Top ten extraordinary lifts: Elevators to see before you die
Not many elevators were designed to be noticed. They faithfully do their job and only attract attention when they’re out of order. Yet some elevators not only provide practical mobility solutions, they also impress with beautiful interiors or by overcoming special design challenges posed by unconventional architecture.
The very fewest of elevators, however, do not hide away in a shaft – featuring beautiful designs that can be appreciated from the outside. Urban Hub looks into ten impressive elevators from around the world.
Published on 09.03.2018
Santa Justa Lift (Lisbon, Portugal)
Built in 1874 to connect the lower streets of Baixa to the higher Carmo Square, the Santa Justa Lift is an outdoor public elevator decorated in Neo-Gothic stylized ironwork. Other outdoor elevators from that period include the Katarina Elevator in Stockholm, Sweden, and the Polanco Lift in Valparaíso, Chile.
Hammetschwand Lift (Bürgenstock, Switzerland)
Opened in 1905, the Hammetschwand Lift is the tallest outdoor elevator in Europe. Hikers can walk a mountain path and then ride 387 feet (118 meters – shaft height) up to the Hammetschwand lookout on Bürgenstock plateau. Awaiting them at the top are beautiful views of Lake Lucerne.
The St. Botolph Building (London, UK)
St. Botolph is often known as the patron saint of what we might now call pedestrian travelers and, since 2011, the St. Botolph Building in central London caters to its walk-in visitors in a visually stunning way. The central atrium showcases 16 elevators operating independently in eight shafts via TWIN ® lift technology – both an efficient means of vertical transport and an artistic end in itself.
Mercedes-Benz Museum (Stuttgart, Germany)
In a stunning use of contrast, the Mercedes-Benz Museum in the automotive capital of Stuttgart is not just about cars. From its stark futuristic concrete design to its record-holding World’s Largest Artificial Tornado (a fire-safety measure), this building is all about artistic design (and cars, of course). And beautiful elevators: sleek, metallic lift pods that demand attention as they travel the walls of the entrance areas.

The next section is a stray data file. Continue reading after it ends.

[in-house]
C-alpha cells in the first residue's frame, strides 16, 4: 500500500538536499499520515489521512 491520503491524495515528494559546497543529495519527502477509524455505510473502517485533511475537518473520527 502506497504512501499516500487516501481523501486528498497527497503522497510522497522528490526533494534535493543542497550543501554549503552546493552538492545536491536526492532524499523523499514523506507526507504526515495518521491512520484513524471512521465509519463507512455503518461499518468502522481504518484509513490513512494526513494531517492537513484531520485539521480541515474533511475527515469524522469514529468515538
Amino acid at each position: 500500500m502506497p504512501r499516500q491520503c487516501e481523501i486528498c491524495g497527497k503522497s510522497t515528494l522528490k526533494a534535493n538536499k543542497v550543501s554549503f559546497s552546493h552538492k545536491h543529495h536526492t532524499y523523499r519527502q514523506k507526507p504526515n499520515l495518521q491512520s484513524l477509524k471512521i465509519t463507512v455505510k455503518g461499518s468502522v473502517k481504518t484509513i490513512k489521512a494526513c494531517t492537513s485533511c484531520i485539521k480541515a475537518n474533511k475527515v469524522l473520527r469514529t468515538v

The Eiffel Tower’s elevators (Paris, France)
The story of the Eiffel Tower is not complete without mentioning the elevators that make the tower accessible to all. When they first went into service in 1889, they made technological history – nothing before had ever carried such heavy loads so far off the ground. And ever since then, they’ve effortlessly lifted people – and elevated spirits – on a journey to an unsurpassed view of one of the world’s truly great cities.
AquaDom (Berlin, Germany)
Nestled inside the Radisson Blu Hotel in Berlin, Germany, AquaDom is an 82-foot (25 meter) tall elevator made of glass – and surrounded by a cylindrical aquarium full of fish. It is probably the only elevator in the world that needs daily maintenance – and feeding – by a team of 3-4 divers.
Bailong Elevator (Wulingyuan, China)
Located within the scenic Zhangjiajie National Park – a UNESCO World Heritage site – the Bailong Elevator is recognized as the world’s tallest outdoor elevator by Guinness World Records, rising to a height of 326 meters (1,070 feet). As it scales the cliff, its glass walls offer breathtaking panoramas of the park’s tree-topped sandstone pillars.
Lloyd’s Building elevators (London, UK)
Tall buildings are always made with a so-called “service core” where the elevators, air ducts and water pipes are kept. Well, not all tall buildings. Lloyd’s Building in London moves all of those things to the outside, for all to see. Aren’t those elevators beautiful?
Atlanta Marriott Marquis glass elevators (Atlanta, Georgia, USA)
The large, 470-foot-high atrium inside of the Atlanta Marriott Marquis hotel is so visually captivating that it has been featured in movies, including two of the Hunger Games films. The shape of the interior space focuses your attention on the glass elevators which ride up the spine of the atrium.
Sky Tower elevators (Auckland, New Zealand)
At 1,076 feet (328 meters), Sky Tower in Auckland is the tallest freestanding structure in the southern hemisphere. The glass-walled elevators of this tall tower offer panoramic views of the skyline and Waitematā Harbour. But that’s not all: they even have glass floors so visitors can watch the ground fall away on their way up to the observation deck or the revolving restaurant.
The coming age of the elevator
Are elevators for transportation only? No way! The time is ripe for visionary architects and structural engineers to tap into the huge potential of elevators, and create more head-turning beauties and jaw-dropping marvels like the ones listed above!